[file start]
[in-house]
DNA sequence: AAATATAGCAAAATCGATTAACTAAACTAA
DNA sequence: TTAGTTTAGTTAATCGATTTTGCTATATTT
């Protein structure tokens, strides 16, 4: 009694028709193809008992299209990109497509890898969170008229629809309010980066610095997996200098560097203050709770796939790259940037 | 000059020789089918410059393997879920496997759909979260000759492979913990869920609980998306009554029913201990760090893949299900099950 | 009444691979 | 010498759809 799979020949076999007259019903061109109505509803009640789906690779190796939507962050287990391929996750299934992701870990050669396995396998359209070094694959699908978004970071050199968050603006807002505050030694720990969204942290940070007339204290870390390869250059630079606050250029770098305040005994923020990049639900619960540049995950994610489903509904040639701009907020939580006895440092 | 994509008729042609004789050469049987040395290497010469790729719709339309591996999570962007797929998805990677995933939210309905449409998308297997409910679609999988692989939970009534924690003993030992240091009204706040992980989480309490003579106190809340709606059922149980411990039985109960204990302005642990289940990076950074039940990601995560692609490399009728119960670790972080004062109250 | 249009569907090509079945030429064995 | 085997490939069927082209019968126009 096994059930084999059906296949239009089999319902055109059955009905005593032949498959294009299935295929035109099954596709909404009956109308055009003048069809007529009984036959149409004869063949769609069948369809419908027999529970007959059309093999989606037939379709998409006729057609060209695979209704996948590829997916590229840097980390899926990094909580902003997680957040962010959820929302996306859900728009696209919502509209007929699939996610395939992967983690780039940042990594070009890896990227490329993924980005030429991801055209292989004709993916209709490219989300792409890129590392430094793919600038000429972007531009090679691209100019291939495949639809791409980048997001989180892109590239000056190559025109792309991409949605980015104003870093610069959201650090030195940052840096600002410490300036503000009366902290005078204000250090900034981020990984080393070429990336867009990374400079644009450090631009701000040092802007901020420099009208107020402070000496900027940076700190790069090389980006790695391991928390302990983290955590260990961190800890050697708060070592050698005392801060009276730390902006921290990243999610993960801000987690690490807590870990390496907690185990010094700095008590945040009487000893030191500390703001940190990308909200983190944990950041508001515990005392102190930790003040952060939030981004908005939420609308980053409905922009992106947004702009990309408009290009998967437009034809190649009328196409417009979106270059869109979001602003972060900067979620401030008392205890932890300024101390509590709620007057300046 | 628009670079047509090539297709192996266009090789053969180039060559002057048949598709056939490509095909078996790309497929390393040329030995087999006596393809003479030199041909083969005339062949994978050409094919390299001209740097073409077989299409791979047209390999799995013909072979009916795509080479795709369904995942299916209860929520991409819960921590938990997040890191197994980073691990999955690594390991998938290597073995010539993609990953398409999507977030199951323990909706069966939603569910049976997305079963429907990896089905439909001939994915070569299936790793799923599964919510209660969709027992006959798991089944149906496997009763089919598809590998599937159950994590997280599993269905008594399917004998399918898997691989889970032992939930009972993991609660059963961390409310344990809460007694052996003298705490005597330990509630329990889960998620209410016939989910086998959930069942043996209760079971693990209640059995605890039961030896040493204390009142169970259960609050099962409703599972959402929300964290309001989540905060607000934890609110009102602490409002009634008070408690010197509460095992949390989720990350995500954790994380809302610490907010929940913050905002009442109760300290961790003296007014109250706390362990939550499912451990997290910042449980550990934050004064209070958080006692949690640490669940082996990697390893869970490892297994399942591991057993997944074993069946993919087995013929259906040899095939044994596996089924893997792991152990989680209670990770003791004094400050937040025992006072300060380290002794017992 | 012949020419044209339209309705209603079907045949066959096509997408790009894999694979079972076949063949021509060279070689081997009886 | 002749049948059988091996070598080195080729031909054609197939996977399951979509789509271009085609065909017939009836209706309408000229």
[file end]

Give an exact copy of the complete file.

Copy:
[in-house]
DNA sequence: AAATATAGCAAAATCGATTAACTAAACTAA
DNA sequence: TTAGTTTAGTTAATCGATTTTGCTATATTT
């Protein structure tokens, strides 16, 4: 009694028709193809008992299209990109497509890898969170008229629809309010980066610095997996200098560097203050709770796939790259940037 | 000059020789089918410059393997879920496997759909979260000759492979913990869920609980998306009554029913201990760090893949299900099950 | 009444691979 | 010498759809 799979020949076999007259019903061109109505509803009640789906690779190796939507962050287990391929996750299934992701870990050669396995396998359209070094694959699908978004970071050199968050603006807002505050030694720990969204942290940070007339204290870390390869250059630079606050250029770098305040005994923020990049639900619960540049995950994610489903509904040639701009907020939580006895440092 | 994509008729042609004789050469049987040395290497010469790729719709339309591996999570962007797929998805990677995933939210309905449409998308297997409910679609999988692989939970009534924690003993030992240091009204706040992980989480309490003579106190809340709606059922149980411990039985109960204990302005642990289940990076950074039940990601995560692609490399009728119960670790972080004062109250 | 249009569907090509079945030429064995 | 085997490939069927082209019968126009 096994059930084999059906296949239009089999319902055109059955009905005593032949498959294009299935295929035109099954596709909404009956109308055009003048069809007529009984036959149409004869063949769609069948369809419908027999529970007959059309093999989606037939379709998409006729057609060209695979209704996948590829997916590229840097980390899926990094909580902003997680957040962010959820929302996306859900728009696209919502509209007929699939996610395939992967983690780039940042990594070009890896990227490329993924980005030429991801055209292989004709993916209709490219989300792409890129590392430094793919600038000429972007531009090679691209100019291939495949639809791409980048997001989180892109590239000056190559025109792309991409949605980015104003870093610069959201650090030195940052840096600002410490300036503000009366902290005078204000250090900034981020990984080393070429990336867009990374400079644009450090631009701000040092802007901020420099009208107020402070000496900027940076700190790069090389980006790695391991928390302990983290955590260990961190800890050697708060070592050698005392801060009276730390902006921290990243999610993960801000987690690490807590870990390496907690185990010094700095008590945040009487000893030191500390703001940190990308909200983190944990950041508001515990005392102190930790003040952060939030981004908005939420609308980053409905922009992106947004702009990309408009290009998967437009034809190649009328196409417009979106270059869109979001602003972060900067979620401030008392205890932890300024101390509590709620007057300046 | 628009670079047509090539297709192996266009090789053969180039060559002057048949598709056939490509095909078996790309497929390393040329030995087999006596393809003479030199041909083969005339062949994978050409094919390299001209740097073409077989299409791979047209390999799995013909072979009916795509080479795709369904995942299916209860929520991409819960921590938990997040890191197994980073691990999955690594390991998938290597073995010539993609990953398409999507977030199951323990909706069966939603569910049976997305079963429907990896089905439909001939994915070569299936790793799923599964919510209660969709027992006959798991089944149906496997009763089919598809590998599937159950994590997280599993269905008594399917004998399918898997691989889970032992939930009972993991609660059963961390409310344990809460007694052996003298705490005597330990509630329990889960998620209410016939989910086998959930069942043996209760079971693990209640059995605890039961030896040493204390009142169970259960609050099962409703599972959402929300964290309001989540905060607000934890609110009102602490409002009634008070408690010197509460095992949390989720990350995500954790994380809302610490907010929940913050905002009442109760300290961790003296007014109250706390362990939550499912451990997290910042449980550990934050004064209070958080006692949690640490669940082996990697390893869970490892297994399942591991057993997944074993069946993919087995013929259906040899095939044994596996089924893997792991152990989680209670990770003791004094400050937040025992006072300060380290002794017992 | 012949020419044209339209309705209603079907045949066959096509997408790009894999694979079972076949063949021509060279070689081997009886 | 002749049948059988091996070598080195080729031909054609197939996977399951979509789509271009085609065909017939009836209706309408000229």